BEES IN TURF
BEES IN TURF
There are many common species of solitary bees that nest in individual holes in the ground. They are all good pollinators. These bees range in size form 1/2 to 3/4 inches and may be a variety of colors such as blue, green, copper or metallic reddish-brown. They may belong to one of several groups of bees such as the membrane bees, digger bees, sweat bees, mason bees and leafcutter bees (Colletidae, Halictidae, Andrenidae, Anthophoridae, Megachilidae) and occur across the state. During the evening hours, females excavate nesting burrows that reach six or more inches in depth. Some of these bees line the burrow with a water-proofing secretion for protection from moisture. Small mounds of excavated soil may appear around each nest opening. When bees are numerous, many holes may be in closed proximity, creating a "citylike" aggregation. Each hole belongs to an individual female. During the day, the active females collect pollen and nectar to carry back to the nest to form a "ball" 1/8 to 14 inch in diameter that is placed within a "cell" excavated in the side of the burrow. A single egg is laid upon the pollen ball in March, April or early May. After hatching, the larva feeds on pollen and develops within the cell into a new generation of bees. The new generation emerges the following year in March or April. At this time, mating takes place and bee activity begins to pick up as the nesting cycle resumes. Though adult bees feed on nectar, none store honey as such. Solitary, ground nesting bees play a vital role in ecological systems, especially in pollination of crops and wild plants. Solitary bees are valuable pollinators and should not be destroyed unless there is some compelling reason.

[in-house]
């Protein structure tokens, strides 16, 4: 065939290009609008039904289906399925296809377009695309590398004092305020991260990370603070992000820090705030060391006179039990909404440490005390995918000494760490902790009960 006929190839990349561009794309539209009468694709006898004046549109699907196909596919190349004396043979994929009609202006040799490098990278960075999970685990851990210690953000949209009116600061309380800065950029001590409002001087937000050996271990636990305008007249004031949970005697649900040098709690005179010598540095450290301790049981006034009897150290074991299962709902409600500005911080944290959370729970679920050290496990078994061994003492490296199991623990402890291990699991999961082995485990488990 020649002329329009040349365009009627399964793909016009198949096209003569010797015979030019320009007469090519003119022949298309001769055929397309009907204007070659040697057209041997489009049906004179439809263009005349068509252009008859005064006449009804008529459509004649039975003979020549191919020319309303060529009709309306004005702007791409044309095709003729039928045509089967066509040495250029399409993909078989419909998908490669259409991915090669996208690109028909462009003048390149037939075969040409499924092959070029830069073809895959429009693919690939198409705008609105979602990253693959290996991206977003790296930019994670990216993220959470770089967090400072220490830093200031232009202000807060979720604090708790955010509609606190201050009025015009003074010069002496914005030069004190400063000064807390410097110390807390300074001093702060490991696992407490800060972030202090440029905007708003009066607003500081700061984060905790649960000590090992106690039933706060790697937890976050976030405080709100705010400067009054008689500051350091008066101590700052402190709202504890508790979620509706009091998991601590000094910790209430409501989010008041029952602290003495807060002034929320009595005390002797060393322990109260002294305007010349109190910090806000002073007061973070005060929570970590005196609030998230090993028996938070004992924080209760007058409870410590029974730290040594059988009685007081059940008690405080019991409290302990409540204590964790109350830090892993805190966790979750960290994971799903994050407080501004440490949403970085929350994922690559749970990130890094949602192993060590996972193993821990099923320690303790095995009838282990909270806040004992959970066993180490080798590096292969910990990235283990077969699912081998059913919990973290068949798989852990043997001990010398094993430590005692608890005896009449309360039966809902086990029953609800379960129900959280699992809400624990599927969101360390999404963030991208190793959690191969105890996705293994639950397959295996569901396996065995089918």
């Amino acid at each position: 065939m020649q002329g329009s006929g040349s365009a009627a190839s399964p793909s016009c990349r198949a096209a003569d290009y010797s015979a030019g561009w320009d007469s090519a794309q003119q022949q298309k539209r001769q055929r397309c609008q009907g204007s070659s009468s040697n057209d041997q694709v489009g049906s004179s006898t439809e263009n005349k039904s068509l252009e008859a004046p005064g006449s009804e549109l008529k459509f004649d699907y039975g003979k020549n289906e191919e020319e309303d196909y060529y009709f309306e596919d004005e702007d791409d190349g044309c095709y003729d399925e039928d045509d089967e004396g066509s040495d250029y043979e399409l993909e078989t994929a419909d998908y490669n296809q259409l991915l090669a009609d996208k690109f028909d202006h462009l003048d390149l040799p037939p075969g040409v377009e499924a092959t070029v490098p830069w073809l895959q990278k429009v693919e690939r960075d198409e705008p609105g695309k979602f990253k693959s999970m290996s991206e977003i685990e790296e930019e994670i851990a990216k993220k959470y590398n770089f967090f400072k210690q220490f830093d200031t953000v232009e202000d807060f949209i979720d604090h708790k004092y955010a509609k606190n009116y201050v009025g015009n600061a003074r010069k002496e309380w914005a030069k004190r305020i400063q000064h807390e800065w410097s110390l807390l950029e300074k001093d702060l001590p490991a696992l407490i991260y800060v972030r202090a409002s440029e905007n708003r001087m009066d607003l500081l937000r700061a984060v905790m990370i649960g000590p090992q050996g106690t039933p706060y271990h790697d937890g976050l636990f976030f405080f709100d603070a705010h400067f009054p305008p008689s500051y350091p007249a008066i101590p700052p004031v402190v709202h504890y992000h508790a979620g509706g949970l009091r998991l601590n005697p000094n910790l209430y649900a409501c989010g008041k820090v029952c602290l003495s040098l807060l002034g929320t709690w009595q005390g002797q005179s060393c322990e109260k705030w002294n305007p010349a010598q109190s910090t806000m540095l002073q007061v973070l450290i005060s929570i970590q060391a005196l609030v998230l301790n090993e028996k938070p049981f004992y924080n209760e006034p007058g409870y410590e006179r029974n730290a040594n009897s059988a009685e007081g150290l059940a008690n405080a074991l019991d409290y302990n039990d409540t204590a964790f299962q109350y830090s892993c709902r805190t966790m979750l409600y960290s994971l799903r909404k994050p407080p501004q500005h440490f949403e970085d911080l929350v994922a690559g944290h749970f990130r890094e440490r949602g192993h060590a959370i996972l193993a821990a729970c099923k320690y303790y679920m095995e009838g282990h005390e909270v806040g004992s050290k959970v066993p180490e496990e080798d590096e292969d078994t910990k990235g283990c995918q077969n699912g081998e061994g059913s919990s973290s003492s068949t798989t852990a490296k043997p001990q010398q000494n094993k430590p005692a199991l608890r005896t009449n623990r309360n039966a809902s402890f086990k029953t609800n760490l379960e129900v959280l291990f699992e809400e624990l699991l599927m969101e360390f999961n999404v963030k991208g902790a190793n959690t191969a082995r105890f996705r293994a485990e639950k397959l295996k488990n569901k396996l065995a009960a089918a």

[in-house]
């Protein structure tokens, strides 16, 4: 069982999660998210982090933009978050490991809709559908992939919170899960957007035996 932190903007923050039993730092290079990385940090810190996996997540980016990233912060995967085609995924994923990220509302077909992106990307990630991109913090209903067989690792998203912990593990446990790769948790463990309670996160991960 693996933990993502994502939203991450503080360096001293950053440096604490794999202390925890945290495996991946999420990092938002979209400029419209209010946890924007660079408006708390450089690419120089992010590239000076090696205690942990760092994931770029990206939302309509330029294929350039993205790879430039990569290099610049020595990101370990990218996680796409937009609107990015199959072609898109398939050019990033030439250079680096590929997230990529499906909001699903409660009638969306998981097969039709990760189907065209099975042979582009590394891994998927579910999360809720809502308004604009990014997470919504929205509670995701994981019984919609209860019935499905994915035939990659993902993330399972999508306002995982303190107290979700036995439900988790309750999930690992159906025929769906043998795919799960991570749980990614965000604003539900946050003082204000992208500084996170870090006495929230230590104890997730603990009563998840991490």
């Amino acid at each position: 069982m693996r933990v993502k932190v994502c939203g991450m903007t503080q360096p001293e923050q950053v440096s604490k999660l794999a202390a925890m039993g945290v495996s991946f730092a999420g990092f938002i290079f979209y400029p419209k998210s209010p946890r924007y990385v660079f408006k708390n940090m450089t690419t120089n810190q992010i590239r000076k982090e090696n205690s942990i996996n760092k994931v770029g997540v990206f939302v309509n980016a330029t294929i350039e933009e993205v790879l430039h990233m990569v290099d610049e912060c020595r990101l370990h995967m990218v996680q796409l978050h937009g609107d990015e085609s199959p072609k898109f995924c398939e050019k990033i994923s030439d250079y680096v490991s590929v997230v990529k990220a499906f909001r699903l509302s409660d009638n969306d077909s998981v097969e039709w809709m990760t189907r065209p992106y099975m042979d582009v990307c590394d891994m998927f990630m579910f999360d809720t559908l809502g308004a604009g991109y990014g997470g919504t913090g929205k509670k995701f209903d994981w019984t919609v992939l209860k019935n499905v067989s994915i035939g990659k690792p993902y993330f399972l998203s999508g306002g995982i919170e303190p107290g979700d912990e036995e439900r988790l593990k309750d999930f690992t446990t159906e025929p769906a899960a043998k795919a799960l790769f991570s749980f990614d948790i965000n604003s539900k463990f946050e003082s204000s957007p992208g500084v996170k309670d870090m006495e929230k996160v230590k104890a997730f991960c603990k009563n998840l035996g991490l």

Ground-nesting bees generally prefer nesting in areas with morning sun
exposure and well-drained soils containing little organic matter. Burrows
are excavated in areas of bare ground or sparse vegetation. These bees
usually avoid damp soils. Damage to lawns and turf is usually minimal and
control is often sought because the bees are perceived as a danger or annoyance.
Solitary bees are not "programmed" to sting people and there is no mass attack as might be found
with social hymenoptera such as honey bees or yellowjackets. A person might be stung if handling one roughly or if one becomes trapped in clothing. Mowing and other outdoor activities can
be continued with little problem. However, with very large aggregations,
the faint-of-heart may prefer to avoid the area for about 4 weeks while nesting is taking
If chemical treatment is desired, recommendations for insecticides approved for control of these insects in home lawns can be found under Bees and Wasps in INSECT CONTROL IN HOME LAWNS in the NC Agricultural Chemicals Manual. Recommendations for insecticides approved for use on sod farms, golf courses or other commercial sites can be found in COMMERCIAL TURF INSECT CONTROL in the NC Agricultural Chemicals Manual.
For additional information on insect control and pesticide use, contact your
county Cooperative Extension Center
Recommendations for the use of any chemicals are included in this publication as a convenience to the reader. The use of brand names and any mention or listing of commercial products or services in this publication does not imply endorsement by the North Carolina Cooperative Extension Service nor discrimination against similar products or services not mentioned. Individuals who use chemicals are responsible for ensuring that the intended use complies with current regulations and conforms to the product label. Be sure to obtain current information about usage and examine a current product label before applying any chemical. For assistance, contact an agent of the North Carolina Cooperative Extension Service in your county.